I hold a BA in History from York University of Toronto; a 3yr Diploma in Computer Networking from Sheridan College in Oakville Ontario. I have been "reading" audio books sinces the late 80s and a member of Audible back to 2004. What a really like is a good long story preferable over 30 hours. :)
This is the 3rd about Quaeryt; It picks up directly where Princeps left him. Being familiar with the Modesitt habit of this I re-read Scholar and Princeps before hearing Battalion. I would suggest this to anyone working on this books.
While I enjoy the Battalion I found it rather dragged on. The theme and the settings seemed all so similar and Quaeryt himself seemed to move very little. Modesitt ability to write a battle scene seem to lack energy after a while; despite William Dufris attempts to inject energy. It almost felt like Dufris himself was rushing and tripping over many of the descriptions in an attempt to get past them to get to the meat of the battle.
The new side characters seem very thin and more bit players rather than the important I felt they should have developed. While they don't do much one feels that as a Quaeryt direct command that there should been more too them. They also seemling have so little impact on Quaeryt that they are just a liability and not an assent.
Then there is Vaelora. Or rather she too seems to be more a cameo than a regular even in letter. I wishes most the book that Moddesit would give us a flash side ways to Vaelora.
In many way I would this book to be more preachy with less cause then the other Imager books. It does for the die-hard fan given some valuable background to the Unnamer. In many ways I felt Moddesitt could improve the book markedly by a more heavely parallel between Rollon and Quaeryt.
I think personally this is the weakest of the Imager books and possible would have make a better short novel then a full book. Given that, though it's much better then many many other books you might buy.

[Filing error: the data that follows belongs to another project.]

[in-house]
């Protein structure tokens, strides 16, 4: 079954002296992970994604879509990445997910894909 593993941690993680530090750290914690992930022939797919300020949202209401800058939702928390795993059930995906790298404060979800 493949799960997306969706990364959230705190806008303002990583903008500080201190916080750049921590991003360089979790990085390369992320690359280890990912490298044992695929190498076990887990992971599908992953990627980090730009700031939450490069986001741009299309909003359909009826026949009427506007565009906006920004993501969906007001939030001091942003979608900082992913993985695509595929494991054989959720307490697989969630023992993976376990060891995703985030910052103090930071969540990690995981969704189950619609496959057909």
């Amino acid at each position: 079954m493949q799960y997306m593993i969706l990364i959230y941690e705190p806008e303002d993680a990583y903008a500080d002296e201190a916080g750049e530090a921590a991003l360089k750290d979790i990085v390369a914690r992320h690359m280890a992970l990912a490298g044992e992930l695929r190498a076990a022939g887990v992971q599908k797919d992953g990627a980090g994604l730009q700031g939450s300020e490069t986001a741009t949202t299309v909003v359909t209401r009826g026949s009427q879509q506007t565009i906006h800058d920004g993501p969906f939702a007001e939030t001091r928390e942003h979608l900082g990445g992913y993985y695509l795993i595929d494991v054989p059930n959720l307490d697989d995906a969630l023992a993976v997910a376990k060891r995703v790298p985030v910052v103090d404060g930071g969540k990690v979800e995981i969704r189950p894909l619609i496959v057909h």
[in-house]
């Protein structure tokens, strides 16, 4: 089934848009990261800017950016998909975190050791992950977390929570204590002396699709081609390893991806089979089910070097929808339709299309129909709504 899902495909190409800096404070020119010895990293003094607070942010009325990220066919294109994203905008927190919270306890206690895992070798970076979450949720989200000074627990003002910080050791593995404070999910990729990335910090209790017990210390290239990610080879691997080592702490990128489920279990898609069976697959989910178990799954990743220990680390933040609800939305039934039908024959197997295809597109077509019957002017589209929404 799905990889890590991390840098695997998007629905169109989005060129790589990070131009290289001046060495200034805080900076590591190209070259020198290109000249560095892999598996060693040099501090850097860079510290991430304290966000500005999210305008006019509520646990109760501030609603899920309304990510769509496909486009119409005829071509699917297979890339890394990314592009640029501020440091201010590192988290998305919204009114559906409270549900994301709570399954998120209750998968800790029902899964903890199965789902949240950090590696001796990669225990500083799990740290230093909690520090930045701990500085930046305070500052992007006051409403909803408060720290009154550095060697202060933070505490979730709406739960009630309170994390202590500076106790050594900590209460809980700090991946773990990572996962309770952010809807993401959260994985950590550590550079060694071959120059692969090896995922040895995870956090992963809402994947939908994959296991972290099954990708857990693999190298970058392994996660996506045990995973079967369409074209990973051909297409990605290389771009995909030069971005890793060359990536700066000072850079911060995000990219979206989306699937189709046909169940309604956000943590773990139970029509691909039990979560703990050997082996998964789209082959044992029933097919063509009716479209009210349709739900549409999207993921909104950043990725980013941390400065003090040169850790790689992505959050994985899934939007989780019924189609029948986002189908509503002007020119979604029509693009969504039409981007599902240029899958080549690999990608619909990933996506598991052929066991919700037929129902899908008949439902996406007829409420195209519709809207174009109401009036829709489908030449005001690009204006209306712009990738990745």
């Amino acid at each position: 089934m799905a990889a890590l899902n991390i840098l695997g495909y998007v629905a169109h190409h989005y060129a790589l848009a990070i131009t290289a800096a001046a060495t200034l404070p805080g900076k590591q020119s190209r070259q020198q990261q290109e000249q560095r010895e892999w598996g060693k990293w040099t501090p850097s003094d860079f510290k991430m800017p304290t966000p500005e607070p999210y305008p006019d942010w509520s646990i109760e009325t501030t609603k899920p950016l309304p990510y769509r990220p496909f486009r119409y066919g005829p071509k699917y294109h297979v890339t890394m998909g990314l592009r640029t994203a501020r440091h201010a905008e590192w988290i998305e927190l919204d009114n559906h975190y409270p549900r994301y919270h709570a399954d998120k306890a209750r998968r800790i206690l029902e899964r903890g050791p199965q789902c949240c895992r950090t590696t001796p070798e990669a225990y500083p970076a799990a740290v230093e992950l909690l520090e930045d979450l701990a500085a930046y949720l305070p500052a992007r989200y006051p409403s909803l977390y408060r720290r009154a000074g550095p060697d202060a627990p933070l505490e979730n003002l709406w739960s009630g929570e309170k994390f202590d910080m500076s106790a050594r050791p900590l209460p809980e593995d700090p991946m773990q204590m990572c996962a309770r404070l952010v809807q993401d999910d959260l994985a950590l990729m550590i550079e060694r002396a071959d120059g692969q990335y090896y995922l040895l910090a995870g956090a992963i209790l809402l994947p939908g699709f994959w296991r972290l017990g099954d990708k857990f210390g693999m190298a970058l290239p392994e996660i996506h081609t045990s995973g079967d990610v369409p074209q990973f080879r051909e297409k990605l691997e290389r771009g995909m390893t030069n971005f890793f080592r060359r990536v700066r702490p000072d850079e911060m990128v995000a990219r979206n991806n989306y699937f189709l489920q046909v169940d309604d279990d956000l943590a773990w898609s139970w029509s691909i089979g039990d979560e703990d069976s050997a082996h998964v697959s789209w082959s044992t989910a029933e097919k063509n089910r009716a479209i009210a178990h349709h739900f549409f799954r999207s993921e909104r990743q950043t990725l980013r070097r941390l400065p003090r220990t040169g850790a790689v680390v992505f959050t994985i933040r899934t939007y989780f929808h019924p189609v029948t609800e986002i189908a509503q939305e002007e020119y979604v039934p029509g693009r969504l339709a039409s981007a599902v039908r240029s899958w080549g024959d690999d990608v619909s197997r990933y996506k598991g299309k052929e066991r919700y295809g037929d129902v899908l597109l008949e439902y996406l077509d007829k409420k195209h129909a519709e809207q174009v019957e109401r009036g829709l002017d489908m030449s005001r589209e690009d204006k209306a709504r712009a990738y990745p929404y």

It was OK, but Quaeryt's self-modesty, and the ease in which he continously "saves the day" gets quite repetitive after the 4th or 5th time.
It was worth listening to in that it was a continuation of the Imager series, however as a book on its own, it lacked any character development or interesting plot lines.
I hope the next novel returns to a more varied storyline and more interesting development of the other Imager characters.
"A great listen"
A great book. A brilliant narrative. He created a atmospheric world with a strong set of rules, and relgion in his imager portfolio series. With it's own time units day names and numbers. This book is set in a time of war. Responding to an invasion attempt in the previous book. Ower main carractors lead a counter invasion in response. To end the threat of the Rex.
"Slow but ok"
It's an enjoyable listen, but sadly not to the standard of his usual work, a lot of the time I spent hoping something would happen and when we finally get to a climactic battle it's over in a few pages leaving you very disappointed. I feel like this was a novel to set the stage for what's to come, but falls flat on its own merits, hopefully the pay off will come with the next book
"Not to the standard of Princeps unfortunately."
Likely falls somewhere closer to 3.5 however rounding up to four stars would have a misleading impression IMO. Vaelora's involvement was similar to that in Scholar which was disappointing. The interaction between her and Quaeryt previously seen in Princeps was absent, its role in bringing some diversity to the plot removed. It was symptomatic of a more constrained nature to the story and carried a sense one hopes that Imager's Battalion was building to something more dynamic in Antiagon Fire. The internal politics of the military and intrigue centred around Quaeryt was too one-way, in the past our warrior imager would at least have done some digging [perhaps explored other aspects to his abilities at the same time]. And as for the ending, well it was a bit abrupt, i'd ditch a few chapters in the middle in favour of making that less so. IB is a long march to battle with periodic interludes and skirmishes along the way, its importance to be felt when reading the next novel in the series i suspect.